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What Did You See When You Imagined a Homeschooling Family?

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What Did You See When You Imagined

a Homeschooling Family?

By Linda Dobson

homeschoolingSome years ago, I worked with Barnes & Noble University to provide an online course about homeschooling. It was amazing how many families were thinking about homeschooling and signed up. Often we were joined by a good handful of practicing homeschooling parents who were looking to learn something new, to share, and/or to be re-inspired about their homeschooling efforts.

Recently I ran across a few of the class members’ answers to a question from the first lesson: Before this lesson, what did you see when you imagined a homeschooling family? How has that picture changed?

In the hope that these answers might help still other families thinking about homeschooling, I share some of them with you today.

Before this lesson, what did you see when you imagined a homeschooling family? How has that picture changed?

Since I knew that I wanted to homeschool years ago, I’ve been reading as much as I can get my hands on and talking to as many people as I can about it. I can’t believe in my little world how many homeschoolers I’ve met! I thought a lot of homeschoolers would be people just like me, but I’ve since learned there are so many different types of people that do it and for just as many different reasons. Knowing there are so many people doing it successfully gives me hope and strength for myself.

Before this lesson, I figured a homeschooling family was very organized and structured, having lesson plans filled out and everything set and ready to go ahead of time. No children complaining or not wanting to do their work. The picture has changed because I now realize why my son resisted school and we often resorted to tears as I tried to get him to do his “work” and he refused. I realize it can be much more relaxed.

I imagined a lot more academic time, but we’ve been casual from the start. A good thing we’re seeing with this relaxed approach is that my son’s obsessive drawing (hours at a time, hundreds of sheets of paper a week) has slowed down. Now he’s drawing less, asking for his learning videos (on policemen for our police topic), asking for music and commenting on what we’re doing – a BIGGIE for an autistic child – lots more. What a great thing a little destressed, deschooling is!

Before I started learning about homeschooling, I always pictured a traditional school at home method. I didn’t realize that so many homeschoolers employ much more flexible and relaxed methods and schedules.

Even though I’ve seen all types of homeschooling families, I could never see ours as anything other than a school at home. I was comfortable with it, but my sons aren’t and haven’t been for a while. I now see that I have to do what is best for my sons and step out of my own comfort zone so they can be who God intended them to be.

I’ve become more relaxed in our learning process, more motherly and less teacherly.

Before this lesson and the article I read in Mothering about homeschooling I pictured homeschoolers sitting at a table with books, and the occasional field trip thrown in. I had seen a woman obviously giving a math lesson at the grocery store. The kids had a pencil and piece of paper (one for all three), the mom gave a math problem based on some grocery items, and the 3 kids figured it out together. They were all obviously having fun, and the mom got some shopping done. I was fascinated, and even a little envious! Now I realize with what I’ve learned from this lesson is homeschooling is what you make it, and it’s endless and seems so wonderful!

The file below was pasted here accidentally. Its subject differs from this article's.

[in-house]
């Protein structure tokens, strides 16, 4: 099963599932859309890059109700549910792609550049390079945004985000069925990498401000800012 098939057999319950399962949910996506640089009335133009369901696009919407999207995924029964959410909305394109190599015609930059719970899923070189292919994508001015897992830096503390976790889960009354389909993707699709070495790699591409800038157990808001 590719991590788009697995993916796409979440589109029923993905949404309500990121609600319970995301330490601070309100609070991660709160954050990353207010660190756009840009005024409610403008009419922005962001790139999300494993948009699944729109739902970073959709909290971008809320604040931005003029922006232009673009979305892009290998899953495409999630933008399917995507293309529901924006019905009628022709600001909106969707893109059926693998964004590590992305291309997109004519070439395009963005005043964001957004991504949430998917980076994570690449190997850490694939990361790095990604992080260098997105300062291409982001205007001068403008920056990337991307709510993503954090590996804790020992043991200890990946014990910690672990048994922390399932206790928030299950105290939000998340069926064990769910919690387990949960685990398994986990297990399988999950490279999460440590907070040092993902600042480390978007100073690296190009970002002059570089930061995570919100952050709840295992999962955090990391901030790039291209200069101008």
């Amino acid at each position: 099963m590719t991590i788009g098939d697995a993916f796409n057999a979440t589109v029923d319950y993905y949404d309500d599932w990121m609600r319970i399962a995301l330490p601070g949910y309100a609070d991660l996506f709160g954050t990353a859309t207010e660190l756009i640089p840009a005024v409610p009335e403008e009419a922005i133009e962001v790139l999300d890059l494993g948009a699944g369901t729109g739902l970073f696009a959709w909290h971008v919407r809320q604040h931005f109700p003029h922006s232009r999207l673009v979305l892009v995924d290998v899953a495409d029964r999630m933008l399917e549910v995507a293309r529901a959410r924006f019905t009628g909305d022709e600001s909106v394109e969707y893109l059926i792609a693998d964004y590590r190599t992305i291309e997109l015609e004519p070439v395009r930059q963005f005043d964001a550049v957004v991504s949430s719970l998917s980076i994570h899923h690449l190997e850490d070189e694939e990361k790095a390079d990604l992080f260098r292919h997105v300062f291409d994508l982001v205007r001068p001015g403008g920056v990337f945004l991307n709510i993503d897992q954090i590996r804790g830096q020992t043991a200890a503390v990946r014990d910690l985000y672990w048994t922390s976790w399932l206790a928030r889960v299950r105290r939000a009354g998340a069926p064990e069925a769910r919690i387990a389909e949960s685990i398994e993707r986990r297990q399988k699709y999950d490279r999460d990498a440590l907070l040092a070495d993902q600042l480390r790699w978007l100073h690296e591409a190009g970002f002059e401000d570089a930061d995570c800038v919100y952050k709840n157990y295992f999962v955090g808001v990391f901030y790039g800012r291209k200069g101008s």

See also “The Best Thing about Home Is That It Isn’t a School at All

Before this lesson I imagined a calm orderly classroom with participating children and kids that get everything I’m telling them. Now I realize life isn’t that way. Some days we learn a lot and others I just go with hurricane Matthew and Patrick.

Having homeschooled for almost five years, I already have a high regard for homeschooling families. I think it’s more “do-able” now than ever. I think much of the stigma is quickly fading with our public schools becoming more unsafe, and now there are so many more choices and information about homeschooling.


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4 Responses to “What Did You See When You Imagined a Homeschooling Family?”

  1. I think it’s so hard for people to break away from the school model because there’s not a lot of examples of kids who have learned untraditionally – even in a homeschooling environment- although I think that’s gradually changing. It’s hard to understand something you haven’t seen before. I think courses like this one and books about relaxed learning are so important in getting that message out there.

    • You’re right, of course, about entering a way a life that, at the starting gate, is totally alien! I keep saying that when I have a spare moment (ha!), I should look into presenting that course again. Do you think there would be interest in such a thing? Thanks for reading & commenting!

  2. Loved reading these, Linda. Reminds me of myself 18 years ago. Now, we just go with the flow. Sometimes it’s uphill and a struggle, sometimes it’s down and easy, and sometimes there are rapids. But it’s always an adventure!

    • Thanks, Carol! It was fun to go through and remember what folks had to say. And that’s the important thing, isn’t it – that it’s always an adventure?! Time sure does fly, Carol!

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